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Lawmakers announce bipartisan bid to ban TikTok in the US

TikTok asks courts to clarify status of potential sale as deadline approaches
Posted at 3:54 PM, Dec 13, 2022
and last updated 2022-12-14 20:35:26-05

Legislation announced on Tuesday aims to try and ban China's popular social media app TikTok.

GOP Sen. Marco Rubio announced a bipartisan bill this week that will work to stop the app's use amid fears that it could be used to spy on Americans.

He wrote in a press release:
“The federal government has yet to take a single meaningful action to protect American users from the threat of TikTok. This isn’t about creative videos — this is about an app that is collecting data on tens of millions of American children and adults every day. We know it’s used to manipulate feeds and influence elections. We know it answers to the People’s Republic of China. There is no more time to waste on meaningless negotiations with a CCP-puppet company. It is time to ban Beijing-controlled TikTok for good.”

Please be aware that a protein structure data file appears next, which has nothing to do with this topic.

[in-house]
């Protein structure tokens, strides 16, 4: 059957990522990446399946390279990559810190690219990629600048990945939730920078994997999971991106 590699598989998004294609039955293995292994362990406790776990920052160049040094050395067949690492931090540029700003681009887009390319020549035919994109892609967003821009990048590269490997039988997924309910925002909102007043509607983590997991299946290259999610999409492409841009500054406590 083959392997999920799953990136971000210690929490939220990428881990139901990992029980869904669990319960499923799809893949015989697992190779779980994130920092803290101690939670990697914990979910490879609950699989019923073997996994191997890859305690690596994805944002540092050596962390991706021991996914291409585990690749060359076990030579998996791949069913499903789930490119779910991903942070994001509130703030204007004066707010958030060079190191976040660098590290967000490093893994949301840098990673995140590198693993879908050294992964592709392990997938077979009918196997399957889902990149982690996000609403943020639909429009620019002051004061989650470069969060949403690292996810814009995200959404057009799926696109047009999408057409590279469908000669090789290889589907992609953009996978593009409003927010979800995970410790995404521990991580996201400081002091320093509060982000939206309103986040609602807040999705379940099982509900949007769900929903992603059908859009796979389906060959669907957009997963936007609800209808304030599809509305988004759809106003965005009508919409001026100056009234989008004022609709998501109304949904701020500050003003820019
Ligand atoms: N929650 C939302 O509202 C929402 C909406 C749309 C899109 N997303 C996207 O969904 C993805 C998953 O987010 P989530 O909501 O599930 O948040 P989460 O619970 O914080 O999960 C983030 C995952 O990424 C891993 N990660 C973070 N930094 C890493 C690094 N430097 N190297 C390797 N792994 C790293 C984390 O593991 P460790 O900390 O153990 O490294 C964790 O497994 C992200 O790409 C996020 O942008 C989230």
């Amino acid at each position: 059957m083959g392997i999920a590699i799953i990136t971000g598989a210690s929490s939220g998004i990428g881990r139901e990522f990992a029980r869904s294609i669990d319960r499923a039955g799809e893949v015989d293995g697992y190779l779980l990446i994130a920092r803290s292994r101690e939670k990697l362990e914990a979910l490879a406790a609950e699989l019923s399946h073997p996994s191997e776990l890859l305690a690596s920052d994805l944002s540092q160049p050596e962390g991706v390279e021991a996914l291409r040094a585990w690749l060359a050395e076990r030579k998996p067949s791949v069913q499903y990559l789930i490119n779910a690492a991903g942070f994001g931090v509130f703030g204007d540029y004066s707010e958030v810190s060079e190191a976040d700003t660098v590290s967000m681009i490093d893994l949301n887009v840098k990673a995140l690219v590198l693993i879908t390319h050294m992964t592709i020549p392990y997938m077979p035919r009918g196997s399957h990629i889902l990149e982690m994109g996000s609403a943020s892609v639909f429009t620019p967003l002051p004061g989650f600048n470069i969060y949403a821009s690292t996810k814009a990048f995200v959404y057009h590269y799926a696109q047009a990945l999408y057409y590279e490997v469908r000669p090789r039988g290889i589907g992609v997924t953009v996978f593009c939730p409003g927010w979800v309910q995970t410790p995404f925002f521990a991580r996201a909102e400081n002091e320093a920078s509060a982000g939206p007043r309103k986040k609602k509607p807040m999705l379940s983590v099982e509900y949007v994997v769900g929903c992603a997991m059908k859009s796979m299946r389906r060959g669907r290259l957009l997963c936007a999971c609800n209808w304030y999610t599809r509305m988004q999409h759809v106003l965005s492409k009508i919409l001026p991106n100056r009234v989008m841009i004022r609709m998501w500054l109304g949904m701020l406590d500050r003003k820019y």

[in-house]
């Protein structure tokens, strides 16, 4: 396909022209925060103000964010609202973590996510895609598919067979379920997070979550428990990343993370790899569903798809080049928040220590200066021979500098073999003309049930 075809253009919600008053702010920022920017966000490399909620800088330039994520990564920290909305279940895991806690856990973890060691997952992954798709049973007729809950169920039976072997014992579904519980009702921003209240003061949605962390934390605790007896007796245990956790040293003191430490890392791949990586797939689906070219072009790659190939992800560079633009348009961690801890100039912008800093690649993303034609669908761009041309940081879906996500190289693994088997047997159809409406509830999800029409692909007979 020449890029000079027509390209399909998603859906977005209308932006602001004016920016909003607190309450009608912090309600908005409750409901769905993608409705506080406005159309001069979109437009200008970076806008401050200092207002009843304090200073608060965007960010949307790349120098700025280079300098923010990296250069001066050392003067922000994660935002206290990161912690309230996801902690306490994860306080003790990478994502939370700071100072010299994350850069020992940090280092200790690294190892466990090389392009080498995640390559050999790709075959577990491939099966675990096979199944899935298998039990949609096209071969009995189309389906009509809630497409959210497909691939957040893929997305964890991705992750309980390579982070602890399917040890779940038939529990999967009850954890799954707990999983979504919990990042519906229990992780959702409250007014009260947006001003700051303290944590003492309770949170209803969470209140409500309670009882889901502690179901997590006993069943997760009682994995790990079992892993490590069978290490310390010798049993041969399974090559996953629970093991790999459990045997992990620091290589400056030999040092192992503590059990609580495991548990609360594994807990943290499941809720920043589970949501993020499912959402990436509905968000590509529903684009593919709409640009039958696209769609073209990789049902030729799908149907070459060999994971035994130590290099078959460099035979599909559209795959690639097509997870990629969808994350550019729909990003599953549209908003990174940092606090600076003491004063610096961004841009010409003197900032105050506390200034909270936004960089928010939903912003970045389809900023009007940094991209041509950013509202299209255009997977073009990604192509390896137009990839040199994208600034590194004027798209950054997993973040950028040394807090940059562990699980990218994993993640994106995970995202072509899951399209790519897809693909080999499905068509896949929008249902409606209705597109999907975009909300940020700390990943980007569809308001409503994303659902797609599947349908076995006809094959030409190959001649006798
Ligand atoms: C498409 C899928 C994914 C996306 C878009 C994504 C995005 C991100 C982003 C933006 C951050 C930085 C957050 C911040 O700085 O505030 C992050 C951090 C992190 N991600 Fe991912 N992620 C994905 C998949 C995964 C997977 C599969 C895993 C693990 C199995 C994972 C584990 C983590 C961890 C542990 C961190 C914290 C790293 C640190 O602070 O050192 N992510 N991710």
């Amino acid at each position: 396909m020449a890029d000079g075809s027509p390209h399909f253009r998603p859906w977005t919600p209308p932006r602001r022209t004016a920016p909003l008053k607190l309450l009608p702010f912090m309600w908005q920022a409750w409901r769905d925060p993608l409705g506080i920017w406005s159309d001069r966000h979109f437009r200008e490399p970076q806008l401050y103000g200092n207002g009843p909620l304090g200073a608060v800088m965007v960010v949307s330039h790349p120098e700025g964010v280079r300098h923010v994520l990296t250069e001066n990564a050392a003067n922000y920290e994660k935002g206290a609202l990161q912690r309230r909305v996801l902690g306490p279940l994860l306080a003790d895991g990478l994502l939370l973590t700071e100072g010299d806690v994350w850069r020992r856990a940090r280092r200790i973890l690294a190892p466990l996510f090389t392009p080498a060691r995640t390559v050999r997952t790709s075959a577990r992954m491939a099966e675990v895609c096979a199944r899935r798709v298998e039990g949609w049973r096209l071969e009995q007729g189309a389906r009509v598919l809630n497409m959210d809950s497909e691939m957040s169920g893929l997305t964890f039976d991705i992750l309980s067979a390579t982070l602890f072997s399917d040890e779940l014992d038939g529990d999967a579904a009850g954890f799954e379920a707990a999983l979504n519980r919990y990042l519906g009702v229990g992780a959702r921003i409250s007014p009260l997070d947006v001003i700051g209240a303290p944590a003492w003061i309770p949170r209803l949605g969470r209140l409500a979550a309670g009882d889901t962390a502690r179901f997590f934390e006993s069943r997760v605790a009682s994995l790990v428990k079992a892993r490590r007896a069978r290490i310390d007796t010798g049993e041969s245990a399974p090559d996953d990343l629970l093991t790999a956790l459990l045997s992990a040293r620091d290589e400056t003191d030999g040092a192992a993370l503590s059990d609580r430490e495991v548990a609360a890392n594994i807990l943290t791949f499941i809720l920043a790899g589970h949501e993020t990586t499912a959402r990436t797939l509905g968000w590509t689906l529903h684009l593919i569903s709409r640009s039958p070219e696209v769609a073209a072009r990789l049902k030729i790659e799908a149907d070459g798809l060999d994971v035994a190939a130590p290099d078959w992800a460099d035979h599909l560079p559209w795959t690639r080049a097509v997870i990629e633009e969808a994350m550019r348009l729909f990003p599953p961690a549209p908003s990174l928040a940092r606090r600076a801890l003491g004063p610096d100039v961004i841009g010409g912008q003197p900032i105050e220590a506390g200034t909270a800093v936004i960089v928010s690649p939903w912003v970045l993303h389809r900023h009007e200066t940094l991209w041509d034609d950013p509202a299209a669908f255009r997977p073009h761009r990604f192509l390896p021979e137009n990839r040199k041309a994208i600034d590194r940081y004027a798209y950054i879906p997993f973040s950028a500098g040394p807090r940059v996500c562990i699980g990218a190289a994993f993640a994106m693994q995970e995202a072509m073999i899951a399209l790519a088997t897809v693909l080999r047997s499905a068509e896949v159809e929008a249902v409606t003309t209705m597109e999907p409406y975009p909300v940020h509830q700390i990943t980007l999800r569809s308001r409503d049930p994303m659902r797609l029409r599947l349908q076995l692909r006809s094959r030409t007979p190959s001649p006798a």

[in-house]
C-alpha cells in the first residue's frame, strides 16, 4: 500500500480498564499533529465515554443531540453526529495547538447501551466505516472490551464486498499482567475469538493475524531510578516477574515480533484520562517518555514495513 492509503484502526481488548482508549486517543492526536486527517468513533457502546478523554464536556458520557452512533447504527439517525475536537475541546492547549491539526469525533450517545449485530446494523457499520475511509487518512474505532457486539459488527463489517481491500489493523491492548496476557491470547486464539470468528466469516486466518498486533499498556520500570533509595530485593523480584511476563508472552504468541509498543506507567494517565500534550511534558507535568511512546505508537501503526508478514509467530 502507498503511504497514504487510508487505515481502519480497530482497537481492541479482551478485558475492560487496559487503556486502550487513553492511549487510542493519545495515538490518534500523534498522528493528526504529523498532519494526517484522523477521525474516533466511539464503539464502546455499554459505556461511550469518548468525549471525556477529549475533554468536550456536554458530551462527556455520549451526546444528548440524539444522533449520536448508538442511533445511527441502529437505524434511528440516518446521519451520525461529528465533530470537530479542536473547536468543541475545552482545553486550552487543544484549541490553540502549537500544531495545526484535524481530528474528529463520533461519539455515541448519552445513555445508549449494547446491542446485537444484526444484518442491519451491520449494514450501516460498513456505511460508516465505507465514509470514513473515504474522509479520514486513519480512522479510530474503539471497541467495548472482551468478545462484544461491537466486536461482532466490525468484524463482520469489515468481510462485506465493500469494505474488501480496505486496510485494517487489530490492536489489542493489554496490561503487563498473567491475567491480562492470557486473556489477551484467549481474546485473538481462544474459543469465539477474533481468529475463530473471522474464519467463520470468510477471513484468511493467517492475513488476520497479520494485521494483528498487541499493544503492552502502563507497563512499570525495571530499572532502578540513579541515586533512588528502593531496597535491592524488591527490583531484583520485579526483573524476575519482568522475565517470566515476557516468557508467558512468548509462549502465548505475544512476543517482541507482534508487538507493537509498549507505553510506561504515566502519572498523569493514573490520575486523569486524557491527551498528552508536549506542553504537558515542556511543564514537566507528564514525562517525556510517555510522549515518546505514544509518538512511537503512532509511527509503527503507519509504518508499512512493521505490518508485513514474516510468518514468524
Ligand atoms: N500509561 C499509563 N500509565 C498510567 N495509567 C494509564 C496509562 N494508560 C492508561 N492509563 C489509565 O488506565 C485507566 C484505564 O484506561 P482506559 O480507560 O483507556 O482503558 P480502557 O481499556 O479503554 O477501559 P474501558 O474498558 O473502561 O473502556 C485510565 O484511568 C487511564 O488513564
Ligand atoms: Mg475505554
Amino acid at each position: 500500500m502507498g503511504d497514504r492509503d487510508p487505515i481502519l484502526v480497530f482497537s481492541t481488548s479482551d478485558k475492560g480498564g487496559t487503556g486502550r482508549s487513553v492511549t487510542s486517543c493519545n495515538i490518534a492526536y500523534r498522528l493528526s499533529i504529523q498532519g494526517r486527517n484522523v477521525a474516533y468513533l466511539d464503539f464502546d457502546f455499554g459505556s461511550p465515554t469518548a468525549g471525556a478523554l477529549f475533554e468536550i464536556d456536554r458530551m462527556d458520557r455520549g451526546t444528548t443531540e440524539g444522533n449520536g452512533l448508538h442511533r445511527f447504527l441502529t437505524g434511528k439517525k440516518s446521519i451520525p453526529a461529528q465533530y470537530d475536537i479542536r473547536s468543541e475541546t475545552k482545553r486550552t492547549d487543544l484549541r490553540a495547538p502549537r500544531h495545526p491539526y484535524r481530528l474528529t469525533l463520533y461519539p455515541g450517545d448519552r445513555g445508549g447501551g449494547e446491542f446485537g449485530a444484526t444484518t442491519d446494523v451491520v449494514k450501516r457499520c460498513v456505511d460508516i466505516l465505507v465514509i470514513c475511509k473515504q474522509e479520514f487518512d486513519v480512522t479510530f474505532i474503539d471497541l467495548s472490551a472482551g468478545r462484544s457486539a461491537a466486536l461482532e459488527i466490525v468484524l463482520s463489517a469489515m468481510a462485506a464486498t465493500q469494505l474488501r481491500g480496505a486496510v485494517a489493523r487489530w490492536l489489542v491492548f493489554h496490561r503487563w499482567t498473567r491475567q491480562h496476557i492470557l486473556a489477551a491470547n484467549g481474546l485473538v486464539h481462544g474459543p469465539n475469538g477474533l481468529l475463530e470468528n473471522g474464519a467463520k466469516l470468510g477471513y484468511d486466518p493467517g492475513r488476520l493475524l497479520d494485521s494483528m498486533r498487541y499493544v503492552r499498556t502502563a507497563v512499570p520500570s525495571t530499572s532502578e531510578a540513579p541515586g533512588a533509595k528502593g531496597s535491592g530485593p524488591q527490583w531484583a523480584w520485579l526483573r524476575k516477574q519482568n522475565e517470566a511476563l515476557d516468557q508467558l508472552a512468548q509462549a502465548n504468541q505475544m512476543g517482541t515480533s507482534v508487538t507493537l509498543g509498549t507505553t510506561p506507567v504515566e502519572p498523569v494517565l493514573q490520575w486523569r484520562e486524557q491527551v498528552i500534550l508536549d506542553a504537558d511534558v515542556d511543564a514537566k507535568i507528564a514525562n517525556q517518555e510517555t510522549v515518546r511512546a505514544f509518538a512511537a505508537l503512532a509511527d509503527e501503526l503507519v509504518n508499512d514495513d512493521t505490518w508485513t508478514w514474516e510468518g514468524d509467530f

It will increase pressure on TikTok's parent company, ByteDance Ltd., as lawmakers say the app can be used to monitor the private activity of users and censure content.

The Anti-Social CCP Act would try and prohibit and block transactions from any social media organization that is "under the influence" of Russia, Iran, China, North Korea, Cuba or Venezuela.

As Forbes reports, the act's language only refers to TikTok as an example.

This is just the latest news targeting the video platform. Alabama, Utah. and Iowa all banned TikTok on government devices this month, citing security concerns.

Earlier this year, attorneys general from at least eight states launched an investigation into whether the app violates consumer protection laws.

Recently, researchers with the Center for Countering Digital Hate found that TikTok algorithms appeared to promote videos related to self-harm and eating disorders to teens.

A study found that accounts created for fictional teens in multiple countries saw more videos about self-harm and eating disorders, especially after liking related videos. Some of the images contained razor blades and discussions of death by suicide.